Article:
Reporter who takes time to listen acutely to people at the sharp end of government policy is one of six shortlisted for political journalism prize.
From hundreds of entries, the judges shortlisted 6 books, 6 journalists, and 6 pieces of social reporting to be considered for three Orwell Prizes.
Rebecca’s prize submission gives voice to single parents struggling to survive in Austerity Britain and to women incarcerated at Yarl’s Wood detention centre. The work investigates the mistreatment of insecure tenants and institutional racism within the mental health service.
“I’m pleased and honoured to be shortlisted," says Rebecca. “The subjects are difficult, but it’s joy to work on these stories because of the brilliant, brave people I get to write about. They feel the brunt of public policy and have plenty to say about it. It’s exciting to think that more readers will get to meet them.”
“This work takes time,” she says, “I meet them somewhere they feel comfortable. We meet over days, weeks, sometimes months. They tell their stories. I listen.”
Rebecca’s work has been published by openDemocracy (with original illustrations by Patrick Koduah), Dominion of New York, the Guardian, the New Statesman, the Washington Post, the New Internationalist, the Socialist Lawyer, the Independent, The Friend and more. She also works part-time as writer in residence at Lacuna magazine.
She is a Winston Churchill Travel Fellow, and spent her fellowship reporting on immigration and asylum in Greece, Italy, Spain, France and the UK.
Her first job in journalism was as a business journalist reporting on private finance initiatives for the Partnerships Bulletin magazine.
Her reporting on immigration and asylum across the European Union was shortlisted for the 2012 George Orwell Prize for Political Writing (blog category) and the 2013 Speaking Together Media Award. In 2012 Rebecca published Gardens, a collaboration with photographer Christina Theisen. The pamphlet illuminates the experiences of environmental activists in London fighting to save the city’s biodiversity, while tackling social inequality.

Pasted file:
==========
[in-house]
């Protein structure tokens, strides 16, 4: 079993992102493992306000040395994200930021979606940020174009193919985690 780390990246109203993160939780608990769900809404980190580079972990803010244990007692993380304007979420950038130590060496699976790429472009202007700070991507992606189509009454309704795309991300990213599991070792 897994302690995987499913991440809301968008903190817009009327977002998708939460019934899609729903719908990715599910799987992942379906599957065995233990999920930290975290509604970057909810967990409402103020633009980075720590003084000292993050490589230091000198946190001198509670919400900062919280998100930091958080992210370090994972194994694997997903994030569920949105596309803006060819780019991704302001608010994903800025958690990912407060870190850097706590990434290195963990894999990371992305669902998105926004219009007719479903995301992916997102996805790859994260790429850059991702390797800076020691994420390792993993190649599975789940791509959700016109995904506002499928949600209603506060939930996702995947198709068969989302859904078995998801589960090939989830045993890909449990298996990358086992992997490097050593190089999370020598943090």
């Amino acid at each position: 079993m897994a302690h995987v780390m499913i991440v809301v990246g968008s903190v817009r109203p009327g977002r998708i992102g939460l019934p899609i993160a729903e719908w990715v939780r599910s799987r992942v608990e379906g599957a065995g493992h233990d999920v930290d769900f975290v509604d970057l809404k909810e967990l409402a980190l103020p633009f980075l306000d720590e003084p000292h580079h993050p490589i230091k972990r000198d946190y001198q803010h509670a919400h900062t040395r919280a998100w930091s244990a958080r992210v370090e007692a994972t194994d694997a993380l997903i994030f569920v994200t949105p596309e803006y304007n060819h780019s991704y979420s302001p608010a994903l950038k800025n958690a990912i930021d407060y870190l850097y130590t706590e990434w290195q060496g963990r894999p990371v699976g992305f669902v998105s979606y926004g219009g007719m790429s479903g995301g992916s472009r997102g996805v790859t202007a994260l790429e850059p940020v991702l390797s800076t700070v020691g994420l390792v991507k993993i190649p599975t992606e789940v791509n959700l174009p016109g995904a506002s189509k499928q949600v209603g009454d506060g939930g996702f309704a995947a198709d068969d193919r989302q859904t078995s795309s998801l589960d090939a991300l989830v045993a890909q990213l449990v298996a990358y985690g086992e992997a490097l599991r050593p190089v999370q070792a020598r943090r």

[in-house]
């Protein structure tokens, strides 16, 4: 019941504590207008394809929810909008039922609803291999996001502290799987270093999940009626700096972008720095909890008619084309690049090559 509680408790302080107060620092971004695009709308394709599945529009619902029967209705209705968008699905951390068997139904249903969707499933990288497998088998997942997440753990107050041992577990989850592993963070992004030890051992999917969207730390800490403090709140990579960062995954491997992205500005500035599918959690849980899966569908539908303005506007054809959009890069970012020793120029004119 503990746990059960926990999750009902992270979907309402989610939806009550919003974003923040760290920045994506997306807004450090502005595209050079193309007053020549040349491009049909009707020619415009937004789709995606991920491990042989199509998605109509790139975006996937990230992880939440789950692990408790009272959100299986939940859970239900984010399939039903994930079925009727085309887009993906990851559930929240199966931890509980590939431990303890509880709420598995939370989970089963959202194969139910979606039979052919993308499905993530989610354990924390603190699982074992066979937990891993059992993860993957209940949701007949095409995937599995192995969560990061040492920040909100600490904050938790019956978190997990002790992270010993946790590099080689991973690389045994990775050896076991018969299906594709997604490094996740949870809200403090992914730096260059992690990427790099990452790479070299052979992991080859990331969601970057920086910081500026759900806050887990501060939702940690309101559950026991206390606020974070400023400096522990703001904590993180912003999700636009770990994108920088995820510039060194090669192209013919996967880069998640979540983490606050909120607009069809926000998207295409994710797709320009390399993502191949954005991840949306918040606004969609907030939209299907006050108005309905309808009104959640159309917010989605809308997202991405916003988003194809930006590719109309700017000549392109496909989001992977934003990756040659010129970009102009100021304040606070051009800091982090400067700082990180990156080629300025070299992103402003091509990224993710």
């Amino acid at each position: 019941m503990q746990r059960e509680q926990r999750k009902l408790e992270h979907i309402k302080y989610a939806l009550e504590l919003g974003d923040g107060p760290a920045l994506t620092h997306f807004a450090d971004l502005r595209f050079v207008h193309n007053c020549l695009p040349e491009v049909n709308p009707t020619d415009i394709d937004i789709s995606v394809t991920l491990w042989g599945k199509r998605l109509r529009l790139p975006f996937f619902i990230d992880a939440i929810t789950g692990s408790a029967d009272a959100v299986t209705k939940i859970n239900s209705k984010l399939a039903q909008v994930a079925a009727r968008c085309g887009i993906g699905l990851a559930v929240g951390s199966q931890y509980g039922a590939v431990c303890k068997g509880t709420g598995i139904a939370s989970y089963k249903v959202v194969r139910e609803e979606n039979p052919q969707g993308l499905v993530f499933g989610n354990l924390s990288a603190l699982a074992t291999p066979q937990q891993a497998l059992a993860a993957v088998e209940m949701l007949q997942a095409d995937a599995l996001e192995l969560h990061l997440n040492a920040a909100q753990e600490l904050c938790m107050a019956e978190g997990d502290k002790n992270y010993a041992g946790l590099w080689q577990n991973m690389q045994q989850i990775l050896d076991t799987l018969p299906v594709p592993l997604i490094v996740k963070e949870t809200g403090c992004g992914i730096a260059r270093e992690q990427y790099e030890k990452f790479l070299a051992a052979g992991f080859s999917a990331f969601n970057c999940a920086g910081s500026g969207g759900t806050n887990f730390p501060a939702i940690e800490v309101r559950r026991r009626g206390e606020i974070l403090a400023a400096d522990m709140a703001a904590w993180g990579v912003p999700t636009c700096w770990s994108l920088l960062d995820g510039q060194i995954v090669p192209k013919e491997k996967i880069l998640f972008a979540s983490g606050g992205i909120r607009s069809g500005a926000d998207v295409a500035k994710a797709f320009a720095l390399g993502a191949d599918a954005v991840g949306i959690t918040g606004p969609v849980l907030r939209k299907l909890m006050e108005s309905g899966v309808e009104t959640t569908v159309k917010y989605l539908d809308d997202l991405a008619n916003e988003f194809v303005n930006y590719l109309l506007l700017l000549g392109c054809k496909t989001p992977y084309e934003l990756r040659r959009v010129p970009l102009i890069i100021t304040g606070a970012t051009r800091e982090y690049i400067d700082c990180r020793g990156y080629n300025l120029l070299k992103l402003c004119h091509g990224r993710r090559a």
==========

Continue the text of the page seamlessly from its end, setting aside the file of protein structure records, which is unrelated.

All three Orwell shortlists follow below. A new Orwell Youth Prize remains open to entries until Thursday 30 April 2015. Anyone aged 14 to 18 who is at school or college, from England, Northern Ireland, Scotland or Wales may apply.
The theme is: Exposing a lie. Young writers may be guided by George Orwell’s words from Why I Write:
“When I sit down to write a book, I do not say to myself, ‘I am going to produce a work of art.’ I write it because there is some lie that I want to expose, some fact to which I want to draw attention, and my initial concern is to get a hearing.”
Orwell Prize Shortlists:
(Click on the blue subheads for links to submissions )
- Rana Dasgupta, CAPITAL: THE ERUPTION OF DELHI (Canongate)
- Dan Davies, IN PLAIN SIGHT: THE LIFE AND LIES OF JIMMY SAVILE (Quercus)
- Nick Davies, HACK ATTACK (Chatto & Windus)
- David Kynaston, MODERNITY BRITAIN (Bloomsbury)
- Louisa Lim, THE PEOPLE’S REPUBLIC OF AMNESIA (Oxford University Press)
- James Meek, PRIVATE ISLAND: WHY BRITAIN NOW BELONGS TO SOMEONE ELSE (Verso)
- Rosie Blau, The Economist
- Martin Chulov, The Guardian
- Rebecca Omonira-Oyekanmi, OpenDemocracy.net, Lacuna, New Statesman
- Mary Riddell, The Daily Telegraph
- Peter Ross, Scotland on Sunday
- Kim Sengupta, The Independent
- George Arbuthnott, Slaves in peril on the sea
- Aditya Chakrabortty and Guardian team, London’s housing crisis
- Alison Holt, Care of the elderly and vulnerable
- Nick Mathiason, A great British housing crisis
- Randeep Ramesh, Casino-style gambling
- Mark Townsend, Serco: A hunt for the truth inside Yarl’s Wood